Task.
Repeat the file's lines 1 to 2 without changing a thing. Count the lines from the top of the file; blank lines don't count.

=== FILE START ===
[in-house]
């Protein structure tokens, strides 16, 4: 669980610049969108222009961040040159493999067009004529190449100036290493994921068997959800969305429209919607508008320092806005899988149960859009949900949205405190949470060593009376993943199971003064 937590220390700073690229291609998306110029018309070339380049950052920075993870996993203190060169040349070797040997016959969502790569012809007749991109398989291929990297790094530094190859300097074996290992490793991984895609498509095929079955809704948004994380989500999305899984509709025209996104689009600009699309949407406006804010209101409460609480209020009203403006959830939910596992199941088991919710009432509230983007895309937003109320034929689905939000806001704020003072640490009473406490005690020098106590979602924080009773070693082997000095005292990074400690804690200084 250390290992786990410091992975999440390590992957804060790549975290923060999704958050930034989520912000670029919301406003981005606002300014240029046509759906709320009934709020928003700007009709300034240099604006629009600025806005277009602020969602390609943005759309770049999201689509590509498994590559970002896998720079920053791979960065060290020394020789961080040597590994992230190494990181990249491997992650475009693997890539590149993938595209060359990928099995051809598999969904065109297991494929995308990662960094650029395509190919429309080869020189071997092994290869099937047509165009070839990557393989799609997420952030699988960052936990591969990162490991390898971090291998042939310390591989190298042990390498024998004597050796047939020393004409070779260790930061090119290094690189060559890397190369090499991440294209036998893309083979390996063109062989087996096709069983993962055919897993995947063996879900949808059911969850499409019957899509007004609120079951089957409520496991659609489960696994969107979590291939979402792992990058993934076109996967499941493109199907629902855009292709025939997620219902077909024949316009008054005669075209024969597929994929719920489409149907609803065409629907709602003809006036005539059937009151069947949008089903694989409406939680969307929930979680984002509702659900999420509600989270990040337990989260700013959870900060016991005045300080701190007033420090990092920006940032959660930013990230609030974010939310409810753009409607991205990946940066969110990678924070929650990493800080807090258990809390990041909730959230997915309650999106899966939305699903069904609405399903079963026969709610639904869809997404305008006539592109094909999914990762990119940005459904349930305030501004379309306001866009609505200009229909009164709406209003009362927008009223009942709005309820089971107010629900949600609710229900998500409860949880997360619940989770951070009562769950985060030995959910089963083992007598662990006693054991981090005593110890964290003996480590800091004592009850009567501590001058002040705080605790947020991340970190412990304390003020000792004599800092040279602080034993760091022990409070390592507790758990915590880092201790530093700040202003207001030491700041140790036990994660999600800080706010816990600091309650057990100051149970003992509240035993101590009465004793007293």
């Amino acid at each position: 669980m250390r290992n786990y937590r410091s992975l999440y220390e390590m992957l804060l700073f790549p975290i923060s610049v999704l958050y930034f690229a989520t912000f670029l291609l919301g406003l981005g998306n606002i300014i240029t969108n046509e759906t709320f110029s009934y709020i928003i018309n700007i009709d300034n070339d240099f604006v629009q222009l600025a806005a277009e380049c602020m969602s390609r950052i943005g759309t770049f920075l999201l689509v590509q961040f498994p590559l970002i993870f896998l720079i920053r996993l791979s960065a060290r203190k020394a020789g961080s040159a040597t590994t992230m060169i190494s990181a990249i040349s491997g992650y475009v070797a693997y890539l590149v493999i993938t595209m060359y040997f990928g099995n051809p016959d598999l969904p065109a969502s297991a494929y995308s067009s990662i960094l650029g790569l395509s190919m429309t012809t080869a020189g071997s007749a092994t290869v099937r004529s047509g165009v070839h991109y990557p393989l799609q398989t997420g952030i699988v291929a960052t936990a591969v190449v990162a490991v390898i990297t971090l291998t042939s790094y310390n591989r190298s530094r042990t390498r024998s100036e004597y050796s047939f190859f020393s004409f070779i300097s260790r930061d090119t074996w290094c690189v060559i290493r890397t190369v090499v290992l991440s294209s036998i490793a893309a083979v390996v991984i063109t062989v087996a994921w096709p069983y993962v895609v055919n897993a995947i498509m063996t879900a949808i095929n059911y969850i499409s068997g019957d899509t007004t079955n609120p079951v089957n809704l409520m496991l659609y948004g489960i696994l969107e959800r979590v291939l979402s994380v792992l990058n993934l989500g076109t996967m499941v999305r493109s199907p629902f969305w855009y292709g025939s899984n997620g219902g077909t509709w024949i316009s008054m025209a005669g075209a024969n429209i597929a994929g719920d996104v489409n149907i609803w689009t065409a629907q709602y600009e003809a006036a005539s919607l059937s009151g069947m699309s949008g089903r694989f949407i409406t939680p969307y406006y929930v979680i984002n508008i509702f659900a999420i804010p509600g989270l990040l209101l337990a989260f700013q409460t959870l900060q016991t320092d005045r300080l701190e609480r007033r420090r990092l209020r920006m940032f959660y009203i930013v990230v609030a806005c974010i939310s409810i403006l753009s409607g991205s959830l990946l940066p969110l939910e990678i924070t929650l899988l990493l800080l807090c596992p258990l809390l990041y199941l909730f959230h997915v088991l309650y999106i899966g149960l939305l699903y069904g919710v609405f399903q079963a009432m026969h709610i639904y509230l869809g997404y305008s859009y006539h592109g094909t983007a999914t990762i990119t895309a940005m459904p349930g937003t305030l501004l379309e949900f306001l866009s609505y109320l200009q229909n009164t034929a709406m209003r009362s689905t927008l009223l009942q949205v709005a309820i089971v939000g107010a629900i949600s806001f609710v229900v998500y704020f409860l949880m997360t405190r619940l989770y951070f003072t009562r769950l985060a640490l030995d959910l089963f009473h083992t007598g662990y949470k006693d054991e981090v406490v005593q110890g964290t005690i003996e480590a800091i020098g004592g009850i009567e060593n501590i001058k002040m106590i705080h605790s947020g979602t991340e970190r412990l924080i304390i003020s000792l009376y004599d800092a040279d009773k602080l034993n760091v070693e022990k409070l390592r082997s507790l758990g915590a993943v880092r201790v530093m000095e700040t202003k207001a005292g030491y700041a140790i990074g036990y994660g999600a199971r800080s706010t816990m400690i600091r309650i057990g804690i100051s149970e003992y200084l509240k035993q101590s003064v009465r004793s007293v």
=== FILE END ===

[in-house]
């Protein structure tokens, strides 16, 4: 669980610049969108222009961040040159493999067009004529190449100036290493994921068997959800969305429209919607508008320092806005899988149960859009949900949205405190949470060593009376993943199971003064 937590220390700073690229291609998306110029018309070339380049950052920075993870996993203190060169040349070797040997016959969502790569012809007749991109398989291929990297790094530094190859300097074996290992490793991984895609498509095929079955809704948004994380989500999305899984509709025209996104689009600009699309949407406006804010209101409460609480209020009203403006959830939910596992199941088991919710009432509230983007895309937003109320034929689905939000806001704020003072640490009473406490005690020098106590979602924080009773070693082997000095005292990074400690804690200084 250390290992786990410091992975999440390590992957804060790549975290923060999704958050930034989520912000670029919301406003981005606002300014240029046509759906709320009934709020928003700007009709300034240099604006629009600025806005277009602020969602390609943005759309770049999201689509590509498994590559970002896998720079920053791979960065060290020394020789961080040597590994992230190494990181990249491997992650475009693997890539590149993938595209060359990928099995051809598999969904065109297991494929995308990662960094650029395509190919429309080869020189071997092994290869099937047509165009070839990557393989799609997420952030699988960052936990591969990162490991390898971090291998042939310390591989190298042990390498024998004597050796047939020393004409070779260790930061090119290094690189060559890397190369090499991440294209036998893309083979390996063109062989087996096709069983993962055919897993995947063996879900949808059911969850499409019957899509007004609120079951089957409520496991659609489960696994969107979590291939979402792992990058993934076109996967499941493109199907629902855009292709025939997620219902077909024949316009008054005669075209024969597929994929719920489409149907609803065409629907709602003809006036005539059937009151069947949008089903694989409406939680969307929930979680984002509702659900999420509600989270990040337990989260700013959870900060016991005045300080701190007033420090990092920006940032959660930013990230609030974010939310409810753009409607991205990946940066969110990678924070929650990493800080807090258990809390990041909730959230997915309650999106899966939305699903069904609405399903079963026969709610639904869809997404305008006539592109094909999914990762990119940005459904349930305030501004379309306001866009609505200009229909009164709406209003009362927008009223009942709005309820089971107010629900949600609710229900998500409860949880997360619940989770951070009562769950985060030995959910089963083992007598662990006693054991981090005593110890964290003996480590800091004592009850009567501590001058002040705080605790947020991340970190412990304390003020000792004599800092040279602080034993760091022990409070390592507790758990915590880092201790530093700040202003207001030491700041140790036990994660999600800080706010816990600091309650057990100051149970003992509240035993101590009465004793007293």